This weekend of November 6-9, while attending the 2009 Call to Action Conference in Milwaukee I kept bumping into a coordinator seeking volunteers as liturgical dancers for the final Eucharist.
Slender, graceful, and smiling, she seemed to appear wherever I was heading. I saw her at breakfast, at the registration desk, on the escalator, in the hallway, in the ladies room and each time I saw her I kept hearing an inner voice that said "Go ahead. Take the leap. Volunteer. Dance the liturgy," and each time I heard that voice I told it to shut up. "I'm not a dancer. I bump into walls. I trip on air. I'm old."
While waiting on line at a food stand, the dancer smiled at me. I smiled back. She smiled at me again. Between the hot dog and the relish stand, she lured me into volunteering. Buoyed by the sheer hilarity of me dancing, I managed to talk two more women "of a certain age," into dancing. Later that day, the dancer took seven of us women through the movements of the varied dances. That night I lay awake, unable to sleep, trying to recall what movements went with what line of what song without success.I could remember only one movement -- a clapping sequence to Alle, Alle, Alle, Lu-u-ya.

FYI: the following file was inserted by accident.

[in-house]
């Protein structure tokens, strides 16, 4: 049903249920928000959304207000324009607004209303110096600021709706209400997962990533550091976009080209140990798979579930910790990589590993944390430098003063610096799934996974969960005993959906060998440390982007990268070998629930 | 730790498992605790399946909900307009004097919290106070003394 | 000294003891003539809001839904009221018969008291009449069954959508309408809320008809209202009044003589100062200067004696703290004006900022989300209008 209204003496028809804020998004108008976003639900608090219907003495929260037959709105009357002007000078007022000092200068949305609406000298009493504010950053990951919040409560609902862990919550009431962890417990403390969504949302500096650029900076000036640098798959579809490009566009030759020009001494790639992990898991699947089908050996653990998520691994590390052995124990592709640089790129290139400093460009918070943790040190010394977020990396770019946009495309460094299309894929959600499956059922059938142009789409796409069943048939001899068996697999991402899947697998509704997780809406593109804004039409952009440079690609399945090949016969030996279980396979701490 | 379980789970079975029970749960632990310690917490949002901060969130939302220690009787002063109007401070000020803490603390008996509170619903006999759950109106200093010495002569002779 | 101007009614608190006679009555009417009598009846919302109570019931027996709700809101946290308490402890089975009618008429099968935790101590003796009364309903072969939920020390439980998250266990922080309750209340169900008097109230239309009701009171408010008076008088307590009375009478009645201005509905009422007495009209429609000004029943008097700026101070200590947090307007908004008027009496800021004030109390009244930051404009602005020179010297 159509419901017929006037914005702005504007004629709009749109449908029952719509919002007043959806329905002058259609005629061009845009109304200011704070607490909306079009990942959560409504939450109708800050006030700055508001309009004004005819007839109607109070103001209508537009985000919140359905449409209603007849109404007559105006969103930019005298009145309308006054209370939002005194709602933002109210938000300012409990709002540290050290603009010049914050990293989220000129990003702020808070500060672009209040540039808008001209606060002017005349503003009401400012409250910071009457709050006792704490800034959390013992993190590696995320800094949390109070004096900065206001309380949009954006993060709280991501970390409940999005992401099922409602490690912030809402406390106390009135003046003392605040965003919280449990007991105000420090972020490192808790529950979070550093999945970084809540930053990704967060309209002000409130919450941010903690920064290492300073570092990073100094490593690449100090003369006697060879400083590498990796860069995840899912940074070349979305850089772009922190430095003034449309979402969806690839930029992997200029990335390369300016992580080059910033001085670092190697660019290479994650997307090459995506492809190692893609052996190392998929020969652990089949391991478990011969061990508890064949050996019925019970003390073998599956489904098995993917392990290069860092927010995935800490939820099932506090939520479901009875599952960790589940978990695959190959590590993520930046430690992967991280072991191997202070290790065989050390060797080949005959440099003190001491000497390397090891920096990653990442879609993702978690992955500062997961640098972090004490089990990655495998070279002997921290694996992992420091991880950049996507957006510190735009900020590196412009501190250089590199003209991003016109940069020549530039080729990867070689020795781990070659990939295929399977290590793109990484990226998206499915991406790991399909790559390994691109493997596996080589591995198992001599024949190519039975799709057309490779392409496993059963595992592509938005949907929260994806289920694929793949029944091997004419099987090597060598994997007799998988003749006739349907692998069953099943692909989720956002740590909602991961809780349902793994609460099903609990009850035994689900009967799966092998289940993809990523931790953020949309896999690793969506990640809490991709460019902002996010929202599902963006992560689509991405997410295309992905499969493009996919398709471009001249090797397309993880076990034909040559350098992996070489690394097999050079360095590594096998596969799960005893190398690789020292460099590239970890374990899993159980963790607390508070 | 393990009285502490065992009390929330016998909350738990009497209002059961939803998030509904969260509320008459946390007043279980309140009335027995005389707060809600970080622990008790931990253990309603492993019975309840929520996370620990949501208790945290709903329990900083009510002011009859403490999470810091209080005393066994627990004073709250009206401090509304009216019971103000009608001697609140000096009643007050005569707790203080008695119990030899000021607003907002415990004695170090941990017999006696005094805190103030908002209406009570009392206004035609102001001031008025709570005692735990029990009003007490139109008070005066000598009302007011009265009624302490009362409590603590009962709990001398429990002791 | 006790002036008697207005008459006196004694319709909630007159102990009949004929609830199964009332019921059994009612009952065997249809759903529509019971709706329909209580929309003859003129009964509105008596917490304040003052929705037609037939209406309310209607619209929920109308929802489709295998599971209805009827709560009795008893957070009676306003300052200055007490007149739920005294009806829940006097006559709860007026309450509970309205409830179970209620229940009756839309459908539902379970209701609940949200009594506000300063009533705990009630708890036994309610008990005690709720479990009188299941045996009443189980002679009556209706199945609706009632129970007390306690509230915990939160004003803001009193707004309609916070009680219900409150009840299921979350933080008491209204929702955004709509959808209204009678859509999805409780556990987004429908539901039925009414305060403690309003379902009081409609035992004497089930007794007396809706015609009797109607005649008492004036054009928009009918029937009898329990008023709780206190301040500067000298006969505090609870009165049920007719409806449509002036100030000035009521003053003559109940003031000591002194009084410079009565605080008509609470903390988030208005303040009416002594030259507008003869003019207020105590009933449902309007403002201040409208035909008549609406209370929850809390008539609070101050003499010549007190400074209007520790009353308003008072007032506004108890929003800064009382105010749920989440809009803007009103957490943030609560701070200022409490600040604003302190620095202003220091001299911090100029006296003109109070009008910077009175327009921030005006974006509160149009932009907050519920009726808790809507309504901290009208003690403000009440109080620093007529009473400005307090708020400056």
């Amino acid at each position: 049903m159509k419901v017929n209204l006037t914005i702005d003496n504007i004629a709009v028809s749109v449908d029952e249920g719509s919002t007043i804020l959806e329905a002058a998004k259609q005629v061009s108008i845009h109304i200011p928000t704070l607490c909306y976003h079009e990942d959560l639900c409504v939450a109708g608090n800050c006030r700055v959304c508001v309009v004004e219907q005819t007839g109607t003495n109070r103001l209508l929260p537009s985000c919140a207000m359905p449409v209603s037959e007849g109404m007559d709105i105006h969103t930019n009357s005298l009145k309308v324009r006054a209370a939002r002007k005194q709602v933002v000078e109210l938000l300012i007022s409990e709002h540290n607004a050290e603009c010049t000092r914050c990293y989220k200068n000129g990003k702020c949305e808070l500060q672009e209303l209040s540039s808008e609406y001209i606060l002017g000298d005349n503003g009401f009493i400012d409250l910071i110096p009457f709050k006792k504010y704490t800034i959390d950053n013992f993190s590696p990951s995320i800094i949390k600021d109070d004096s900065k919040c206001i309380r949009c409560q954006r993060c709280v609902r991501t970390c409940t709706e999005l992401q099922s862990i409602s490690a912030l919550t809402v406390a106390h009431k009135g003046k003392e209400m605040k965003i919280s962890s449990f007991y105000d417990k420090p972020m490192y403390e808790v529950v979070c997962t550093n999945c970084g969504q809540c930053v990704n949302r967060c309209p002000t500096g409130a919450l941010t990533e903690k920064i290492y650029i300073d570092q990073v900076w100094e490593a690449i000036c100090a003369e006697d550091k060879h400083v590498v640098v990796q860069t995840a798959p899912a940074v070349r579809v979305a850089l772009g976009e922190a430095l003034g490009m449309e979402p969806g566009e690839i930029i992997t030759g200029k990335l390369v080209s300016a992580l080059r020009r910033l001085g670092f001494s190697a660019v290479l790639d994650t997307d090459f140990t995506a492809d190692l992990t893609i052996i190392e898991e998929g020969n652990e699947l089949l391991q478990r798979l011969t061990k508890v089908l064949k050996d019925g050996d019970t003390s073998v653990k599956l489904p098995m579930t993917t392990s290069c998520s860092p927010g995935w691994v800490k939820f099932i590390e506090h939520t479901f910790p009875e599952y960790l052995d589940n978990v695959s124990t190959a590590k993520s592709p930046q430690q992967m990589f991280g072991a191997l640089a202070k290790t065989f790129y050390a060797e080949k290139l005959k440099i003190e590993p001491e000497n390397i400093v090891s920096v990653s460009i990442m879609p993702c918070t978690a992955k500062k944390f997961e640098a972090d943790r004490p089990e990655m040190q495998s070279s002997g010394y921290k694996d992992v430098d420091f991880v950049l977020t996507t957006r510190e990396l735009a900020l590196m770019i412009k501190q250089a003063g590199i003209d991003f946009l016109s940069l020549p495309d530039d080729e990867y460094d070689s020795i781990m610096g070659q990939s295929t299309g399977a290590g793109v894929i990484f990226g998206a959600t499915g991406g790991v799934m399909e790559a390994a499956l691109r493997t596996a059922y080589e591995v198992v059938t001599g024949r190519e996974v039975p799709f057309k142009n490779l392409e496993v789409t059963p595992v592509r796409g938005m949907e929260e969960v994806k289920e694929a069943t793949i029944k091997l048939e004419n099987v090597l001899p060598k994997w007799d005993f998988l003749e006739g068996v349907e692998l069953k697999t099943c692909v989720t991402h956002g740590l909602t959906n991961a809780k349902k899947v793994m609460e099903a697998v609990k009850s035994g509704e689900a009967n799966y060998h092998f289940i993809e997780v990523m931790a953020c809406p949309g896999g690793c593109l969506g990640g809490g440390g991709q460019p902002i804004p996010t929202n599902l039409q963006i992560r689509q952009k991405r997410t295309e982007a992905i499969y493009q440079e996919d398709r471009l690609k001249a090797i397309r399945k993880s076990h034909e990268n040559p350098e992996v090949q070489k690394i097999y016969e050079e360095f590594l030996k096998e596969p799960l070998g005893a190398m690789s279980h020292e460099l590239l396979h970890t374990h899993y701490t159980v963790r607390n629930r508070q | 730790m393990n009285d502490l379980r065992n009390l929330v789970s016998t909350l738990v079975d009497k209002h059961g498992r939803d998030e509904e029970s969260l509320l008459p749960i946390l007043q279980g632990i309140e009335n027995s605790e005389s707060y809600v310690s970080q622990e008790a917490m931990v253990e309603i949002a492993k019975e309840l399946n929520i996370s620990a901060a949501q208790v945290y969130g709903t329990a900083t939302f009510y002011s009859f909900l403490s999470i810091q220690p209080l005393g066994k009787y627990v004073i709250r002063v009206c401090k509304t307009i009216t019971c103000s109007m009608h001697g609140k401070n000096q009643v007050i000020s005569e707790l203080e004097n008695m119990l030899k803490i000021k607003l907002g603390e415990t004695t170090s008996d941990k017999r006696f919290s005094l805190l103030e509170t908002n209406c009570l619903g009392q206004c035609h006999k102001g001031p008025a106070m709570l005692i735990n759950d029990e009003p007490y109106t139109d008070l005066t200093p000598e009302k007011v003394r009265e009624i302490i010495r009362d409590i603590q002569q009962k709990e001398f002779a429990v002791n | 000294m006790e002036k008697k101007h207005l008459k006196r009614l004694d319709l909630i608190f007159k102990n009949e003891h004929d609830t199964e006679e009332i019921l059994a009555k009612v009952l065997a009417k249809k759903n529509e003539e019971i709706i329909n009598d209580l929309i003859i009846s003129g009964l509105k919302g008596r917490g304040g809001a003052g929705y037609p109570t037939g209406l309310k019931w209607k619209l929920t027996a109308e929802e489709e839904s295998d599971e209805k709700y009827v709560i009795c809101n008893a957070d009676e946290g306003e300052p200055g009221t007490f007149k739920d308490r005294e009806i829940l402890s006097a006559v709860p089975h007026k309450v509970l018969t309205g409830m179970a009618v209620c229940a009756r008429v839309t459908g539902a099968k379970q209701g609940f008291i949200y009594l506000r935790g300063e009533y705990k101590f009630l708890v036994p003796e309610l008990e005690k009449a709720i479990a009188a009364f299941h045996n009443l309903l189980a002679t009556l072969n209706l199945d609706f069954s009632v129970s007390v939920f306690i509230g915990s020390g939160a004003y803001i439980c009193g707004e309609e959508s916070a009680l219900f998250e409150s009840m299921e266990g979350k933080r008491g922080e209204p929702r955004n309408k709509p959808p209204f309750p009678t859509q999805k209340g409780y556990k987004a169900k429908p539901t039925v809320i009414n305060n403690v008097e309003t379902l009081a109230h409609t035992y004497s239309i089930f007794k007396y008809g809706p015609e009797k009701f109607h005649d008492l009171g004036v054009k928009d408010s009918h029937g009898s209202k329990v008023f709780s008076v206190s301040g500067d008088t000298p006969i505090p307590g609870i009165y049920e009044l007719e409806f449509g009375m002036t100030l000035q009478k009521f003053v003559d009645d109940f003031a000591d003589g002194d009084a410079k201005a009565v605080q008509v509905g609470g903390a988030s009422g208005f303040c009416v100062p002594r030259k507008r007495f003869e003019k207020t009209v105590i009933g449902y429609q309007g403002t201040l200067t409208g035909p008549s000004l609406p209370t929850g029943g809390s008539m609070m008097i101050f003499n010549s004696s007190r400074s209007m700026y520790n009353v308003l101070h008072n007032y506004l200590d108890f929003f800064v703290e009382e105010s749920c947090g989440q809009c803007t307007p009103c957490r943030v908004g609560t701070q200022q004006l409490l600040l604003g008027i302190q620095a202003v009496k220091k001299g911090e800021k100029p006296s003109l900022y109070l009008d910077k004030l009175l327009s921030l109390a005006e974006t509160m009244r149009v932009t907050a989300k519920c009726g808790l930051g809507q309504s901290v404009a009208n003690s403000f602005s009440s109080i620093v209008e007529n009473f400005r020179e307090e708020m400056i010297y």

My friend Virginia told me not to worry. "Let your body reflect the spirit that the words elicit within you. Celebrate. Remember to exaggerate your movements so they will be seen."
I trust Virginia. Her words gave me confidence. For the Eucharistic Celebration that ended the conference, I danced onto the altar, I flitted through the aisles. I gestured and smiled and encouraged others to imitate my movements. We locked eyes, we laughed, we danced. It was wonderful. And that evening, on arriving back in Minneapolis I visited my now grown son, who laughed aloud at the thought of his 70-year-old mother dancing during Mass.